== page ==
Once the decision is made to proceed with an investigation, the employer then needs to decide the appropriate process, including timing of interviews; interview subjects; review of documents; how any decision on disciplinary action will be taken; and internal or external reporting requirements. 

In some Asian jurisdictions, such as Japan and Korea, an employer is legally required to undergo a fair investigation process before any ultimate decision as to potential disciplinary measures can be taken. 

As there is no “unfair dismissal” regime in Hong Kong, there is no statutory requirement with regard to a fair procedure prior to disciplinary action such as dismissal in the case of employee misconduct. However, this does not mean employers can do as they please during an internal investigation process.  

Following the identification of potential misconduct, a decision to terminate or take other disciplinary measures which is made in an unfair manner could still be challenged in the Labour Tribunal or in court on grounds the employer is in breach of its duty not to undermine the trust and confidence of the employment relationship. 

There is no “one size fits all” approach to internal investigations. Good clear processes are critical, in case the company needs to evidence what steps it took to investigate at a later stage, but what needs to be done depends on the particular circumstances of the case. However, there are certain issues that employers need to consider.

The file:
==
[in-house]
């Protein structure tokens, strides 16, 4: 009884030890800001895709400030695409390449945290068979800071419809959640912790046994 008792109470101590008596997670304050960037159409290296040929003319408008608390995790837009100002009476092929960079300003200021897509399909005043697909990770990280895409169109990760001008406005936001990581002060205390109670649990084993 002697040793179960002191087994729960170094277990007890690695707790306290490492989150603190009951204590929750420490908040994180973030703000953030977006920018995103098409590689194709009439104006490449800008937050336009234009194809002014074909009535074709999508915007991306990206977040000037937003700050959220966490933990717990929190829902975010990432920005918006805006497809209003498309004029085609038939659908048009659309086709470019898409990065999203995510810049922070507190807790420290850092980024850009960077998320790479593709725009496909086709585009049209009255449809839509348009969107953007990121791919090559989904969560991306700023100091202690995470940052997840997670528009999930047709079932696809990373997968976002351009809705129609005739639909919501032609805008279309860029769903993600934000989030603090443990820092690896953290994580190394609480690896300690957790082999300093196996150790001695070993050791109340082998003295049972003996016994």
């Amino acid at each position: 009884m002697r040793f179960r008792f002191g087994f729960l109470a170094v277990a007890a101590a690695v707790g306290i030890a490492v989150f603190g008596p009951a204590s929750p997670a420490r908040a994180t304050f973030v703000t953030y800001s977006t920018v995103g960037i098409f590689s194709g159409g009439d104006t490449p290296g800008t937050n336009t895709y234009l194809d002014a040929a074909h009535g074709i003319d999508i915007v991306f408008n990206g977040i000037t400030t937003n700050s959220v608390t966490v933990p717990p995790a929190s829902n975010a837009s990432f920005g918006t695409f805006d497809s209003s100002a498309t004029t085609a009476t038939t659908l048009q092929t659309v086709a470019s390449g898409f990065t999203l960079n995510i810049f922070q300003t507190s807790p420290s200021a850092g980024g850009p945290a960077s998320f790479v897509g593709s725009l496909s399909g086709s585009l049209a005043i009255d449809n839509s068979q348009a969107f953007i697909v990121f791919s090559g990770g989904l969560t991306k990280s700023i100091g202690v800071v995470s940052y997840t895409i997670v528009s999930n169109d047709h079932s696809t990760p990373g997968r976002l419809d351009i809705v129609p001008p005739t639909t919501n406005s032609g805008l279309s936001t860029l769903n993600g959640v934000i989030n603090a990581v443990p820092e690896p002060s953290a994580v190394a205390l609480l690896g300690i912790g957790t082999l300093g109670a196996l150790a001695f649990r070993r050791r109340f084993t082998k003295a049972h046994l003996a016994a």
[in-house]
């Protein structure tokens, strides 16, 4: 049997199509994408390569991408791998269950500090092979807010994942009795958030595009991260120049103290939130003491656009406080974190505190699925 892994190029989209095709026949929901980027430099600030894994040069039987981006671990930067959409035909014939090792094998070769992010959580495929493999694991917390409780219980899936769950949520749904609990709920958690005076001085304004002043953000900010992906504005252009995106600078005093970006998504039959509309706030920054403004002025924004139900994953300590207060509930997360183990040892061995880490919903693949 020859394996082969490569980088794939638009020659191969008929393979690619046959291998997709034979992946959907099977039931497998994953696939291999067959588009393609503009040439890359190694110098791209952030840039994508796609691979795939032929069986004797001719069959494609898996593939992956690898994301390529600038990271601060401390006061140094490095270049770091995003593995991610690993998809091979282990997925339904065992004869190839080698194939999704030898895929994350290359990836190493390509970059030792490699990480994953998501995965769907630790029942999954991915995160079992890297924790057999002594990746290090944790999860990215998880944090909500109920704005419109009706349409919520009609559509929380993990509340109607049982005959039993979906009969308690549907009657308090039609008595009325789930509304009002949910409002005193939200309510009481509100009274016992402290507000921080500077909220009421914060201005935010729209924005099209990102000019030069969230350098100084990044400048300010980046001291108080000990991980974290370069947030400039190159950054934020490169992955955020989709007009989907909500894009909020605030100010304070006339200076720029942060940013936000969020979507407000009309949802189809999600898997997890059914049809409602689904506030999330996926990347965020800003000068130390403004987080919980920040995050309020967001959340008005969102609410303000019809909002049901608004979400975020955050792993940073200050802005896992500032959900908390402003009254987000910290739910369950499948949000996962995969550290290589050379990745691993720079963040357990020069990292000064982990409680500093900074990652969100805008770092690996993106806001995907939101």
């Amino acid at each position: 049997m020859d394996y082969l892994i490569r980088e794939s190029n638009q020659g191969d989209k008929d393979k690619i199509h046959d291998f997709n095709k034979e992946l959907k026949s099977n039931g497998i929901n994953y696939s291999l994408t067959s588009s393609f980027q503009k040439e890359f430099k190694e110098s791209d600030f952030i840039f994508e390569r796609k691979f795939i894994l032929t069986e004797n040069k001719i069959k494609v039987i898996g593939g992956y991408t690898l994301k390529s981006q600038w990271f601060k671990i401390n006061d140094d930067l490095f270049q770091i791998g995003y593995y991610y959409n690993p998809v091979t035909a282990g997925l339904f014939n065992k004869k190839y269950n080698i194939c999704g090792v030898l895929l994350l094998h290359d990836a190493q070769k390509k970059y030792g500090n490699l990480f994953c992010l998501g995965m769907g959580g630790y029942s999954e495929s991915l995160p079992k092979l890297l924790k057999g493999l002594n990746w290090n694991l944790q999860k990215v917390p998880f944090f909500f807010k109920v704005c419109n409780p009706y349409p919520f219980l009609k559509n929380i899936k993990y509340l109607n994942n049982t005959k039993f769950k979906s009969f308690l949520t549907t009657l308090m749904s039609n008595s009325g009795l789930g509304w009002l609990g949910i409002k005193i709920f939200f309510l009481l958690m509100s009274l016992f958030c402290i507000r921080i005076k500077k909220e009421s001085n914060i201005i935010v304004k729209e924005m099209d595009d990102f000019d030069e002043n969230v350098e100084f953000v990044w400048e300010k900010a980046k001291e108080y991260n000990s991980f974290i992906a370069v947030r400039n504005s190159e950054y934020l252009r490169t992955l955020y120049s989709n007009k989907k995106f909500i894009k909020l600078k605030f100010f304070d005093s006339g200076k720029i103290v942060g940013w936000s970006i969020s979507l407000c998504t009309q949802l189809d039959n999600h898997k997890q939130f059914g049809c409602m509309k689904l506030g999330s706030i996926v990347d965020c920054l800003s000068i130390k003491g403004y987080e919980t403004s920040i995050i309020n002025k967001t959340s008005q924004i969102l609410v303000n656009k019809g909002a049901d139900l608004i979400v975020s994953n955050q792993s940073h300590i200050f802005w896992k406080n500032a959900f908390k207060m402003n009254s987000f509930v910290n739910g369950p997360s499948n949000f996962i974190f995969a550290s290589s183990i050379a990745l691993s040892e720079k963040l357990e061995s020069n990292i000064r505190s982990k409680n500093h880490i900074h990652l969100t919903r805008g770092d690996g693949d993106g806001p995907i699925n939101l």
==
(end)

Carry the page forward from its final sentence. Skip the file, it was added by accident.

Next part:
An investigation should commence as soon as reasonably practicable, so that the memories of key witnesses are still fresh. Steps should also be taken to prevent destruction of relevant evidence, including emails and audio recordings.  

The company should decide on those in charge of the investigation. In many cases, the investigator(s) will be impartial or independent to provide objectivity as they have no involvement in the matter and no conflict of interest.  

However, in some cases it may be important to have someone involved in or leading the investigation who understands the subject matter and the characters involved. In most organisations, the role of investigator can be filled by an HR officer, internal legal or compliance officer, a manager from another department, or an external third party.